Using an EQMS to manage quality across the whole organization helps to break down the walls between the groups that are critical to a successful launch and ongoing sales of pharmaceutical products that are proven to be safe and effective. Having visibility to all the quality events during the entire lifecycle of a product allows for the release of a finished product that can be trusted by the marketplace and protect a company’s positive reputation.
Pharmaceutical companies, suppliers, contract manufacturers, and other companies across the pharma landscape must have change control systems in place to ensure that any changes in processes or production do not compromise the safety, quality, purity, and potency of pharmaceutical products and biologics. Different types of changes occur across the business, and any change that affects product quality or safety must be controlled and managed, including changes to processes, equipment, documents, materials, packaging, and others. Today, many organizations track and manage change in isolated point solutions that only manage certain types of changes at certain locations. For example, two different manufacturing plants may be managing equipment changes in separate, local systems – and perhaps in a completely separate system from document changes.
Managing change in an isolated manner may allow organizations to meet basic industry guidance and requirements; however, a disconnected and isolated change management system can lead to several challenges and risks, including limited visibility, operational inefficiency, difficulty assessing risk, and disruption to production.
A better practice is to manage change in a global system that encompasses all types of changes across all company locations. The most effective automated global change management systems electronically and securely manage all information in a centralized, scalable, and reliable system, eliminating the potential loss of information and increasing visibility. The change control process can be standardized for both local and global changes, streamlining deployment efforts and increasing user adoption. Managing all change control items in a centralized and harmonized manner enables companies to eliminate redundant systems, decrease production costs, and reduce corporate liability and patient risk.
The ideal vision is to manage global change as part of enterprise quality management:
Change control is interwoven with multiple elements of an enterprise quality management system (EQMS), including deviation management, audits, registration tracking, CAPA, and training management. Best-in-class EQMS can accommodate global change management as a fully integrated element of quality management, enabling full lifecycle management and seamless integration to other quality processes across different business areas, including manufacturing and regulatory affairs. EQMS provides traceability through functionality that links change control and CAPA records. Data centralization provides clear visibility to all levels of the organization by enabling more effective trending, reporting, and dashboarding. And the benefits of managing change within the EQMS reach far beyond the realm of quality management – companies will realize improved cycle time and time-to-market, enhanced product quality, and the flexibility to adapt to changing regulations.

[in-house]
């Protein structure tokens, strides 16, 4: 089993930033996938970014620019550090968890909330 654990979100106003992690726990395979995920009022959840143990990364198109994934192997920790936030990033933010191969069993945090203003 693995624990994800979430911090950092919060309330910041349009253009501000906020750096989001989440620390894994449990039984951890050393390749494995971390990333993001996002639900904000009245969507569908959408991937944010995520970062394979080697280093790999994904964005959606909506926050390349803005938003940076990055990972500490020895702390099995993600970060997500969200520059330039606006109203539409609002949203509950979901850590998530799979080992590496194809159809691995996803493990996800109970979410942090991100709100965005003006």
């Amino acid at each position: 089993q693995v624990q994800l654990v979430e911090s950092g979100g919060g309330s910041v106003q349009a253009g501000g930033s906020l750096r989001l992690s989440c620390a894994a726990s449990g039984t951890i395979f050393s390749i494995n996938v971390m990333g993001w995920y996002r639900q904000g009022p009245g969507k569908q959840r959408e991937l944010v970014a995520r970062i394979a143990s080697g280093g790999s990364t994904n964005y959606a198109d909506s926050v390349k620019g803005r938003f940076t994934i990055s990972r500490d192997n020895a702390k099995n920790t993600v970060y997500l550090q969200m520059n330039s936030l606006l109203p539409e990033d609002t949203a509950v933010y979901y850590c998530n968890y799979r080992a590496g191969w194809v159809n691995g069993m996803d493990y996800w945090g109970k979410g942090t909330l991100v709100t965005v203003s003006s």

Nowadays, with the advent of social media, we’re well aware that the pharmaceutical sciences industry is no stranger to the U.S. Food and Drug Administration’s breadth and wrath – and it doesn’t matter if it’s big pharma or emerging companies. In a past blog post I wrote about today’s increased regulatory pressures across pharmaceutical and biotech manufacturers and how the need to efficiently track and manage quality and compliance processes is more important than ever for consumer and business health. FDA’s inspections, warning letters and recalls will continue.
Regulatory pressures aside, with increasing competition across the industry, the importance of quality increases as well. Pharma SMBs (small and medium-sized businesses) can look to leading pharma organizations for best practices in quality and regulatory management. For example, using software to automate and streamline fundamental and required business processes like “big pharma” can help emerging companies achieve compliance, increase operational efficiency, and gain a competitive edge. Advanced systems can track, manage, and report on critical business processes such as deviations, complaint handling, supplier quality, internal and external audits, change control, corrective and preventive action (CAPA), and investigation and root cause analysis.
TrackWise SelectStart is an out-of-the-box EQMS solution based upon industry best practices for managing quality events. This packaged solution is a natural capability of Sparta Systems, with nearly two decades of experience across the life sciences industry. TrackWise SelectStart affords SMBs reduced cost of ownership through a total solution that includes software, a turnkey validation package, and a tailored services approach. Companies can deploy some or all processes in either a phased approach or as a holistic quality management system to ensure compliance, improve operational efficiencies, and reduce costs. To learn more, please contact us.